Japan has been contributing to world peace for more than 70 years. Nonetheless, some of the people in the current government have…said “what Japan did was right—[the] war was right.” [This would stand against the spirit of official statements of apology, such as those by former Prime Minister Tomiichi Murayama and former Chief Cabinet Secretary Yohei Kono] I think Mr. Abe is one of them, and there are people in China and Korea who say that Japan has not been apologizing enough….Since the end of World War II, it has been put into the Constitution that we can not wage war, and for 70 years we have been contributing to peace. We should be more confident and proud of that.

[But] It is important to address that Japan is showing our apology in the constitution after the war—so we will not do the same thing ever again. It is necessary to have an apologetic heart and an understanding of what Japan did—I think this is something that we are lacking.

The subject of education—particularly textbooks—has been a major issue between Japan, Korea, and China. What role do you think education can play in improving relations?
For Japan, we should admit the fact that it is important for the Japanese government to teach all the facts related to our invasions during the war. At the same time, actually the UK and other nations were also engaged in colonialist policies. Therefore, instead of saying one country is right, I think what we really should do is to share our history together—even making a textbook together. If we make more effort on this, each country will admit the facts about what each country did. And to learn, it would be ideal to use a common textbook in Asia—this would definitely enhance our mutual understanding.

How would you get those three countries to agree on how this history should be taught?
I think the Six-Party Talks (Rokkakoku Kyougi)—which were created to address the issue of the North Korean abductions of Japanese citizens and which are now on hold—is the kind of place where these kinds of talks should be started again. During the [Yukio] Hatoyama administration, there was a time when an East Asian Community (Higashi Asia Kyoudoutai) was being formed. Even good relations with China were being established. The Abe administration is stopping everything. [Mizushima adds that aggression began with Former Tokyo Governor Ishihara’s plan to purchase the disputed Senkaku Islands under the Noda administration.] Mr. Abe is pushing forward a reassessment of the International Military Tribunal for the Far East War Criminals Tokyo Trial (Tokyo Saiban). Abe is evaluating these trials, including [those of convicted war criminals who are honored at] Yasukuni Shrine. This of course can be a trigger for a war between Japan and other Asian countries. Therefore, it is best for Mr. Abe to resign. Previous administrations got along well with the Korean government, even though they were from the LDP. I think the current Abe administration is the worst aggravator since the War.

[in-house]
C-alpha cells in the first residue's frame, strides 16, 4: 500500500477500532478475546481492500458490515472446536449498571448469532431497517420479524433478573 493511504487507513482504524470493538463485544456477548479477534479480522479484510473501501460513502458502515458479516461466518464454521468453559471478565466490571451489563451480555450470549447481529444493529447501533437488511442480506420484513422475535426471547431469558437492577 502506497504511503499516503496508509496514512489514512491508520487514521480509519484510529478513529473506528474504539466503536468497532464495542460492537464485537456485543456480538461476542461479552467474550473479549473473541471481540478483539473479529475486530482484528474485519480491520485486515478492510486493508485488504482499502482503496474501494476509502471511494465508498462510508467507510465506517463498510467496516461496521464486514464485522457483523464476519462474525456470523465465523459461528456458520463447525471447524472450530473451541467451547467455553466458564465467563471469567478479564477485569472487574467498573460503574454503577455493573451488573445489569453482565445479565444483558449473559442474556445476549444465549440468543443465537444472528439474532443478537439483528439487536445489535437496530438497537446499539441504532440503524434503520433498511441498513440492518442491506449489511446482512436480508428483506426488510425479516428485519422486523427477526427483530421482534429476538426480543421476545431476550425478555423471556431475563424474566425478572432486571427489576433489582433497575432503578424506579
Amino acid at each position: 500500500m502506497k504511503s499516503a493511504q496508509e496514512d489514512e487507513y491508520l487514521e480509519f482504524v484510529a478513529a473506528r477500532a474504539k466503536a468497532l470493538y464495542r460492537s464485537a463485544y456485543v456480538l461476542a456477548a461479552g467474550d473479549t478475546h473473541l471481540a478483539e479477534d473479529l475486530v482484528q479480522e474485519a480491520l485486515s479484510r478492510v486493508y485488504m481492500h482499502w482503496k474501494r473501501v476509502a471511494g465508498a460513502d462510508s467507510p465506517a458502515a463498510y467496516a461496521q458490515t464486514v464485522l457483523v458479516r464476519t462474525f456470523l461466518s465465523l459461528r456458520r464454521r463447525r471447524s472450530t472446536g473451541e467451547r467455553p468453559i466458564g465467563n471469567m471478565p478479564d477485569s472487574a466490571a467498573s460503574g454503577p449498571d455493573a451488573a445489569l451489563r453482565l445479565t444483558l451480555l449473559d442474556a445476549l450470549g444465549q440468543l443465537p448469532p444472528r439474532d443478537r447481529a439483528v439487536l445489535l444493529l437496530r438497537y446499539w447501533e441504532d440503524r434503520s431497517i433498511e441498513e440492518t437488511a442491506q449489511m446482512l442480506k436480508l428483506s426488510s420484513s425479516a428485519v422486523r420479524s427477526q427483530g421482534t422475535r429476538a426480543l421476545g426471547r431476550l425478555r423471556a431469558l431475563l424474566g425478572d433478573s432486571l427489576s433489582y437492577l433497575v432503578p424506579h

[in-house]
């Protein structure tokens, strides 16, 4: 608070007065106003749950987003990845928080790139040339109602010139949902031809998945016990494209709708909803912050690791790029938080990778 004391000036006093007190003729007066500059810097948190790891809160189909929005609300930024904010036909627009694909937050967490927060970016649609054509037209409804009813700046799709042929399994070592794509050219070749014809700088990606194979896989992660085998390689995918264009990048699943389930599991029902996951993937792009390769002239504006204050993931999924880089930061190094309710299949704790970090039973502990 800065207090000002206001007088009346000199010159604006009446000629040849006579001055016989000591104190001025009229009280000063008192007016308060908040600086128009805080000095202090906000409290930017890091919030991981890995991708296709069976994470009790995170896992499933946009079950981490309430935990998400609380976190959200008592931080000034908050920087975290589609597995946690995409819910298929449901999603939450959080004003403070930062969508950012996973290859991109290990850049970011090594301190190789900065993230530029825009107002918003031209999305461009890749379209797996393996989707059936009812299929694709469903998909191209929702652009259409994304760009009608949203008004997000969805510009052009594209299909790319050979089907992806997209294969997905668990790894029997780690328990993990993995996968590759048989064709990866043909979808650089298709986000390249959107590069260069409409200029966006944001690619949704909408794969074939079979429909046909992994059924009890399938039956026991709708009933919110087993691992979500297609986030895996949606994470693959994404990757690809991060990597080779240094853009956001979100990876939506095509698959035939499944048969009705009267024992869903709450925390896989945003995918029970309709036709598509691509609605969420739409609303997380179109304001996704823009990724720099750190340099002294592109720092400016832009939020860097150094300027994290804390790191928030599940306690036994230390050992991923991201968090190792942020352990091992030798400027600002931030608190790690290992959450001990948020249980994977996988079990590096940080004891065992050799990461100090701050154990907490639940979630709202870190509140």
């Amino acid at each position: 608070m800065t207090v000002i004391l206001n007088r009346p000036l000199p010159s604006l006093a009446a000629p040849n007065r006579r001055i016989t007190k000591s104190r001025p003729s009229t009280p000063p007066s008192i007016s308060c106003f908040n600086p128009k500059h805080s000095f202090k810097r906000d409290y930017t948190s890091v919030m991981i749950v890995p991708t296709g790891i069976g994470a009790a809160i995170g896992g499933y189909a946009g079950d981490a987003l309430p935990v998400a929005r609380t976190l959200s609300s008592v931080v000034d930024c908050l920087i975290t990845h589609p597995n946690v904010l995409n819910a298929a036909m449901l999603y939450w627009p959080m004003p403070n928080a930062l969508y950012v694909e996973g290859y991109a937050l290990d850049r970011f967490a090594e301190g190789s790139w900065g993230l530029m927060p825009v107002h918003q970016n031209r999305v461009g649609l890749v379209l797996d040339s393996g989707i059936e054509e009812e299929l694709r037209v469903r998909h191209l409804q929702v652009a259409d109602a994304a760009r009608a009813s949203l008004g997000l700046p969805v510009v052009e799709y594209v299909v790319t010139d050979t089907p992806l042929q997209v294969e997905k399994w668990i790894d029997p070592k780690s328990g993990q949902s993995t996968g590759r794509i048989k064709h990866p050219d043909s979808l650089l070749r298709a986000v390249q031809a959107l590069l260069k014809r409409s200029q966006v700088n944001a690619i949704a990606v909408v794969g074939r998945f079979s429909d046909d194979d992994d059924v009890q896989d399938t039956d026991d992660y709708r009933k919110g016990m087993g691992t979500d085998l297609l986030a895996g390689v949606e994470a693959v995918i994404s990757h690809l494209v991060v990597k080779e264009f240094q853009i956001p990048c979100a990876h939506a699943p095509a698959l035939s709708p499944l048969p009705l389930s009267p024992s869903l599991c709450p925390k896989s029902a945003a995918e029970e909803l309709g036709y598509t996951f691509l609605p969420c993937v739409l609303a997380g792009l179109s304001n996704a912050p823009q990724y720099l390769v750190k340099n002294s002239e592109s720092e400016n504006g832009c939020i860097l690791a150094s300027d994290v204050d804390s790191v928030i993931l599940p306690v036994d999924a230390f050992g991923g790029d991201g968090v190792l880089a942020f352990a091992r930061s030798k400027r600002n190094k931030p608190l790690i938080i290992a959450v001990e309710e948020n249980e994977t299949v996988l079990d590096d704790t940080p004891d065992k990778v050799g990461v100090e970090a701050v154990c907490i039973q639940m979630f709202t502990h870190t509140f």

Translation by Yuna Uemaru

Toshio Nishi

Dr. Toshio Nishi is a research fellow at the Hoover Institution and a Professor at Reitaku University. He has worked as a foreign correspondent for NHK Journal, taught previously at Nihon University, and his best known book is “Unconditional Democracy: Education and Politics in Occupied Japan, 1945–1952,” which was published in Japanese as “Kuniyaburete MacArthur.”

Toshio-NishiWhat’s your reaction to the defense bills currently going through Parliament?
I was studying at the National Archives and I read declassified papers that had just been opened up for the first time. I went through so many documents and it was shocking: those papers, telegrams, and secret reports [Between members of the U.S. administration] had no abstract language. There was no mention of peace, or harmony, or humanity. It was almost all virtually “Can I use him? Should he be kept alive, or hanged?”

[Five years after the establishment of the Japanese Constitution, including Article 9] The Korean Peninsula starts boiling in red. MacArthur panics: he hates the Communists, and he sees that Japan, his baby, is defenseless. So he says, at the New Year’s message to the Japanese people, “Article 9 did not mean that you can’t defend yourself.” And that was the beginning of the Self-Defense Forces. MacArthur orders [Prime Minister] Yoshida to establish the Marines and Air Force.

So the first reinterpretation came from the guy who wrote it in the first place [Nishi places most responsibility for the Constitution in MacArthur’s hands]. But there’s also the question of letter and spirit of the constitution. The [initial] spirit was no defense whatsoever.